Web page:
The Analog Girl Interview

Singaporean artist The Analog Girl, also known as Mei Wong, is no stranger to the international music scene. Having already headlined some of the world’s most prestigious festivals and venues, such as The Knitting Factory in New York and The Worldtronics Festival in Berlin, she has been wildly compared to the likes of Bjork and Yoko Ono. Fortunately, we were able to catch her in action as she made a special appearance at the ThreeA Toys Beijing Gathering, a three-day art-meets-toy exhibition held in the capital’s trendy Sanlitun district.

Equipped with her Macbook Pro, neon-glowing Percussa cubes and a blinking, tetris-like Tenori-on LED screen, her live composing skills were mesmerizing as she bounced from one gadget to the next, tapping away on a computerized keyboard and occasionally sliding her fingers across her iPad. She truly was a digital wonder woman of the electronic kind.

As she progressed through her 6-song set, I was particularly impressed by her ability to create this elaborate emotive  soundscape through which I was transported to a dreamy electronic wonderland. Being an avid fan of pretty much anything electronic myself, I was drawn to her broody rhythms and haunting vocals. After mingling with several champagne-guzzling, art-loving folks, I had a short chat with the Analog Girl. Here’s the interview:

LYBZ: When did you first discover your love for composing music?

AG: My home since I was a kid has always been filled with music. Records from ABBA, The Beatles and The Osmonds would be playing, and we would also tune in to music variety TV shows like Solid Gold every week. But singing along to my favorite songs at the back of the car wasn’t enough for me. I wanted to create my own world through the songs that I write.

LYBZ: As a young girl, what was your earliest musical inspiration?

AG: I guess it would have to be The Beatles, Elvis and Olivia Newton-John. Maybe even classical works from composers like Bartok ‘cos I was trained in classical piano from the age of 5.

LYBZ: I read that you recorded your first melody on a cassette tape at the tender age of 7. Have you always been quite experimental with technology as a means of creating music?

AG: As a kid, I would overdub layers of instruments and vocals using a 2-deck cassette tape recorder to produce complete songs and make full albums from them. I guess I do experiment out of my need to improvise with what I have on hand.

LYBZ: Your music is mainly digitally composed. So why ‘Analog’ Girl? Is there a back-story behind that?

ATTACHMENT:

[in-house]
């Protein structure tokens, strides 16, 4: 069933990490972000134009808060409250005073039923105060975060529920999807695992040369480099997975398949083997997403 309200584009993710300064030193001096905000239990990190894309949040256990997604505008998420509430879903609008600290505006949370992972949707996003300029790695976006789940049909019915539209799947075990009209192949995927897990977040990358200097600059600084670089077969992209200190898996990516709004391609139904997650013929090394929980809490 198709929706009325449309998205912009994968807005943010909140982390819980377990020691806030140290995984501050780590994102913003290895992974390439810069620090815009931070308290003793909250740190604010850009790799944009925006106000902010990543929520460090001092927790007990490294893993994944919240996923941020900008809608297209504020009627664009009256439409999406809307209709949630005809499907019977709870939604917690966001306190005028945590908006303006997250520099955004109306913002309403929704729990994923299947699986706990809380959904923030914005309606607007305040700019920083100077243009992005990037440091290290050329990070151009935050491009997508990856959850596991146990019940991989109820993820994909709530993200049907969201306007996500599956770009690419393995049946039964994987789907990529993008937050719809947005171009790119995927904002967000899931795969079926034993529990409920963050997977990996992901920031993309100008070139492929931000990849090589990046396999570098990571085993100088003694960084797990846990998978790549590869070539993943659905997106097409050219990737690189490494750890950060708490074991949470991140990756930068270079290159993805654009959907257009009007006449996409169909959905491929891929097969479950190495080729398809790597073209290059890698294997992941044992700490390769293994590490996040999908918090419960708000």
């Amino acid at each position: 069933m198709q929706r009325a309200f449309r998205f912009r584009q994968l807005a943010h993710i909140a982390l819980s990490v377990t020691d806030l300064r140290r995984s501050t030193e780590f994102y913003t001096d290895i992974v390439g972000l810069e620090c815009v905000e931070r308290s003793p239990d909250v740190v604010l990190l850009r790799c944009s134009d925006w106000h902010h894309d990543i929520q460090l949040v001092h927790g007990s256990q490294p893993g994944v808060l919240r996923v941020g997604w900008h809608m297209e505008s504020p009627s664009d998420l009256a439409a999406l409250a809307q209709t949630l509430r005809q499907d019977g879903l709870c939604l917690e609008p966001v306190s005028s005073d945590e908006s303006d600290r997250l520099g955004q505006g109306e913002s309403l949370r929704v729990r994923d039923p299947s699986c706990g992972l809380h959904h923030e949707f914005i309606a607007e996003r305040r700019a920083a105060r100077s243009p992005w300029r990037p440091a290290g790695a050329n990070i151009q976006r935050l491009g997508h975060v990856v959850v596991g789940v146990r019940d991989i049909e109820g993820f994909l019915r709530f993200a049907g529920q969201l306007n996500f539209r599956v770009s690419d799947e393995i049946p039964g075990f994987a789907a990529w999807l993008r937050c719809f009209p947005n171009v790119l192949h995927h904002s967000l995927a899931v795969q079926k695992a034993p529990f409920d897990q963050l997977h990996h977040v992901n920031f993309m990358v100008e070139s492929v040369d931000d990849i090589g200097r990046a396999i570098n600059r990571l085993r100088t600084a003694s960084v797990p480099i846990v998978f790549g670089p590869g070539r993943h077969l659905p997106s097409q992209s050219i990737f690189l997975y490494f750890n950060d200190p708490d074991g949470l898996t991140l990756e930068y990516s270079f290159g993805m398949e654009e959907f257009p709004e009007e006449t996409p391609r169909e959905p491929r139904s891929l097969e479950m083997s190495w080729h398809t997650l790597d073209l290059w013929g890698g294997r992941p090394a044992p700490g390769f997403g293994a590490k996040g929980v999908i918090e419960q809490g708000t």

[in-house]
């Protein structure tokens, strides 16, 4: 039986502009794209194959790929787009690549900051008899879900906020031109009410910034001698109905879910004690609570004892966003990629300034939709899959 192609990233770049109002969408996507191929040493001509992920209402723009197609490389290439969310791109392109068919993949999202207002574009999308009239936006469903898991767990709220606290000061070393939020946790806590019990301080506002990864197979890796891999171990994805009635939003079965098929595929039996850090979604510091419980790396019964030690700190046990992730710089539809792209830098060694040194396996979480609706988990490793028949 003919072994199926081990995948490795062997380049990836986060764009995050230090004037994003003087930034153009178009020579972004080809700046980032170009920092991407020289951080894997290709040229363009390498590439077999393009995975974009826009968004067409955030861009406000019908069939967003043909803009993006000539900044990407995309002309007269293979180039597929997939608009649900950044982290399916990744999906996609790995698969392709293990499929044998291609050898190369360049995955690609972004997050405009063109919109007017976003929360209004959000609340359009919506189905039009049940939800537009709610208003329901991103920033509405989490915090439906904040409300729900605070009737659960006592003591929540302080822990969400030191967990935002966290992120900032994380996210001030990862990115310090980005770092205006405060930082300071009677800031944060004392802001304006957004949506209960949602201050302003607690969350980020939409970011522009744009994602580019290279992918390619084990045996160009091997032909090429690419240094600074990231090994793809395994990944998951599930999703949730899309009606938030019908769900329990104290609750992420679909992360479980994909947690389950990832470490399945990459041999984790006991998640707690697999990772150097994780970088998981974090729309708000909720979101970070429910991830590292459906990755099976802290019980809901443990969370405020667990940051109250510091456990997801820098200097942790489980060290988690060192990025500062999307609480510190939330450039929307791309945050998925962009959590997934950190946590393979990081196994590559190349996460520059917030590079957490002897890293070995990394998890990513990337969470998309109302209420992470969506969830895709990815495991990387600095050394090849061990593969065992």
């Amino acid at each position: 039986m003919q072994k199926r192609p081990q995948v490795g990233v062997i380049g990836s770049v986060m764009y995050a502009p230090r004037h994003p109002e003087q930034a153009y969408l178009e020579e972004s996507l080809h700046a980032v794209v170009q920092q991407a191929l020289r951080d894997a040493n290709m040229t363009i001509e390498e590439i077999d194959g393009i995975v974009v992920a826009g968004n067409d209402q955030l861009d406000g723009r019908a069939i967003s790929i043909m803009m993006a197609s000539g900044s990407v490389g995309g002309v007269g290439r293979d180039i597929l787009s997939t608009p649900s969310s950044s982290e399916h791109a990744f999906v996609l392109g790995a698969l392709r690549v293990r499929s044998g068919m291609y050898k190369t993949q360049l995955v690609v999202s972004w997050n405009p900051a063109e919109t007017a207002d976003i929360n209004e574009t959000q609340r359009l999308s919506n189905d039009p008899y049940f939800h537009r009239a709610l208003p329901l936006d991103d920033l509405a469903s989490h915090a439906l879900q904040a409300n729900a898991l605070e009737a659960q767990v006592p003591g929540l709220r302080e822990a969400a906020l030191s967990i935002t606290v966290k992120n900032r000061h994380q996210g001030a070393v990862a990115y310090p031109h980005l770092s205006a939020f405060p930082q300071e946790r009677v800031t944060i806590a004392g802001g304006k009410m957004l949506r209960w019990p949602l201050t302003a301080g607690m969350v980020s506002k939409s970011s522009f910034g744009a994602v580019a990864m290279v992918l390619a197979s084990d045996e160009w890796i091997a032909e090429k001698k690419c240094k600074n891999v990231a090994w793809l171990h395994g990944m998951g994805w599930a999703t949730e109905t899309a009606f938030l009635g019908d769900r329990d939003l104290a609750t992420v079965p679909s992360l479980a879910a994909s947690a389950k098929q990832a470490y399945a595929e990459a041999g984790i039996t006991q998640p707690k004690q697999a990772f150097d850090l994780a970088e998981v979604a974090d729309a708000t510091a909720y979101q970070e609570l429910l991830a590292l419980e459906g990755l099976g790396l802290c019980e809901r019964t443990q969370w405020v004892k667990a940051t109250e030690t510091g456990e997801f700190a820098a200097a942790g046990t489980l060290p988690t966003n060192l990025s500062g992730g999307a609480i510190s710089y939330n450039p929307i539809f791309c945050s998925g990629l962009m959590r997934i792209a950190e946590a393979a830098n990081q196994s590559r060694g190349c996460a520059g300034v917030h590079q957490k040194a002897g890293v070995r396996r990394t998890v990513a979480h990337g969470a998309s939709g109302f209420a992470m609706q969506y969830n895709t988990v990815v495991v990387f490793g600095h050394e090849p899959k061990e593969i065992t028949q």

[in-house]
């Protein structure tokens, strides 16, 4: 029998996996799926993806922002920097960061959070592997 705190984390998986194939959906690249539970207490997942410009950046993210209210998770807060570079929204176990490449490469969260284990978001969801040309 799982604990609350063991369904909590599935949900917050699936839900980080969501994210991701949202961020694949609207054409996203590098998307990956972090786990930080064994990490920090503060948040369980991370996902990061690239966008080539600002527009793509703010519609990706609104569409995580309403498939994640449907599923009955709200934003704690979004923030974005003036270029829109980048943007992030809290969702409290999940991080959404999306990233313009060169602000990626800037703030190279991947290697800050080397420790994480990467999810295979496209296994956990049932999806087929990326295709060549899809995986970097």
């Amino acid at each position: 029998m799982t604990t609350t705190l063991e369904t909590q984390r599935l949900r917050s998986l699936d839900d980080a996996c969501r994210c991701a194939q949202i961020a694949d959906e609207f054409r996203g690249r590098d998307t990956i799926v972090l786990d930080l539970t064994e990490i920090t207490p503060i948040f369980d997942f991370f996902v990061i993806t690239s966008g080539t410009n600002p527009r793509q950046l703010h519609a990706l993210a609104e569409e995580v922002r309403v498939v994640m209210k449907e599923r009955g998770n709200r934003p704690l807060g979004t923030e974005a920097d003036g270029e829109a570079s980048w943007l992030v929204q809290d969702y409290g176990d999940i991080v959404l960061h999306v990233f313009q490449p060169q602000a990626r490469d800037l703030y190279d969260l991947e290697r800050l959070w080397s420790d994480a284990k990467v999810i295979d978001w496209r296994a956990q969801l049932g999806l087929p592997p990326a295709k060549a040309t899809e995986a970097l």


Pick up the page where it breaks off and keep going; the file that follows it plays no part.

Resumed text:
AG: ‘Analog’ actually refers to the mentality that I take when composing my songs. I never intended to be an electronic musician. I have always wanted to be in a rock band so having my songs done digitally seemed the way to go since I am a one-woman band who can only play keyboards. I write most of my earlier songs with a four-piece band in mind – drums, bass, piano and guitar, using synthesized versions of these instruments. Now, as I expand my repertoire and embrace electronic music more, ‘Analog’ could also refer to the virtual analog synths that I use in my music.

LYBZ: You’ve performed all over the world. Which has been your most memorable gig so far? And why?

AG: So far it would be Worldtronics Festival 2009 in my favorite city, Berlin in Germany. I love the audience and I have a deep infatuation with the city.

LYBZ: Take us through your creative process as you’re about to produce a track. Do you usually start with making a beat, layering it then adding the vocals? Does the composing and songwriting come hand-in-hand or are they quite separate processes?

AG: I usually start with a sound or instrument that moves me and I write and record a melody with that. After which, it just flows and gets built on with the layering of beats and vocal. I write and record at the same time so it’s a subconscious process half the time and the first take is usually the take you hear on the record.

LYBZ: You’ve already performed at some of the world’s major cities and grown to become one of Asia’s most original musical acts, what’s left on your things-to-do list?

AG: Continue to perform as often and in as many cities as I can. Write more albums and just keep doing what I am doing ‘cos I love it!

LYBZ: Your EP ‘Sometime Next Galaxy’ was mastered by Mandy Purnell, who also worked with iconic artists such as Depeche Mode, Sigur Ros and Feist. How did that collaboration come about?

AG: I was shopping for an engineer to master the EP to take the sound further and I came across Mandy Parnell in many of my favorite artists’ works so I decided to hook up with her.

LYBZ: And last question, if you could collaborate with any artist or producer, dead or alive, who would it be and why?

AG: I would love to have Beck produce a record for The Analog Girl because I enjoy his style and he has great musical depth and diversity – that will be my dream collaboration.

The Analog Girl recently released a brand new EP of 2 songs called the A/B EP as an app exclusive for the iPhone/iPod Touch, under Re<ords by Delaware (Japan). This app costs US$1.99 and is available worldwide on the iTunes App Store. She is currently in the process of producing a new album due to drop at the end of 2010.

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